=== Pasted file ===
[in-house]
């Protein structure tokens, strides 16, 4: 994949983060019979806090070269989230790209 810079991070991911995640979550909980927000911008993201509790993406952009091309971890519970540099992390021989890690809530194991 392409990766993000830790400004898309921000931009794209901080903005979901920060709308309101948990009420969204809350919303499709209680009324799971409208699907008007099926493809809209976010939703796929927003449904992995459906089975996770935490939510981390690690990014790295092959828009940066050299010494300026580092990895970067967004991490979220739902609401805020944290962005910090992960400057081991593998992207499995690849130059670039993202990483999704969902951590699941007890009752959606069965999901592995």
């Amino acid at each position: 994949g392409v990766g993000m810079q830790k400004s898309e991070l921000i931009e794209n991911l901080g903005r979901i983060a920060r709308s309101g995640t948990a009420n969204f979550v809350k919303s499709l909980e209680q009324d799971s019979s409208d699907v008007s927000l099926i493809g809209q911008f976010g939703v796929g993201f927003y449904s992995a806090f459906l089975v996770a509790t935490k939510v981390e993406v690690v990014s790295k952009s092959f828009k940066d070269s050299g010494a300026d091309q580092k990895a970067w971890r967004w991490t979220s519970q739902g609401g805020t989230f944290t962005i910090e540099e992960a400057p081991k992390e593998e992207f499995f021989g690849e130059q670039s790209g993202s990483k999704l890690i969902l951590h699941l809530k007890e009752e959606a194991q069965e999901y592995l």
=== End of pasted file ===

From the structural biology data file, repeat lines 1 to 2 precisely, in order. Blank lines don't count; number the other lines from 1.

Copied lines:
[in-house]
């Protein structure tokens, strides 16, 4: 994949983060019979806090070269989230790209 810079991070991911995640979550909980927000911008993201509790993406952009091309971890519970540099992390021989890690809530194991 392409990766993000830790400004898309921000931009794209901080903005979901920060709308309101948990009420969204809350919303499709209680009324799971409208699907008007099926493809809209976010939703796929927003449904992995459906089975996770935490939510981390690690990014790295092959828009940066050299010494300026580092990895970067967004991490979220739902609401805020944290962005910090992960400057081991593998992207499995690849130059670039993202990483999704969902951590699941007890009752959606069965999901592995």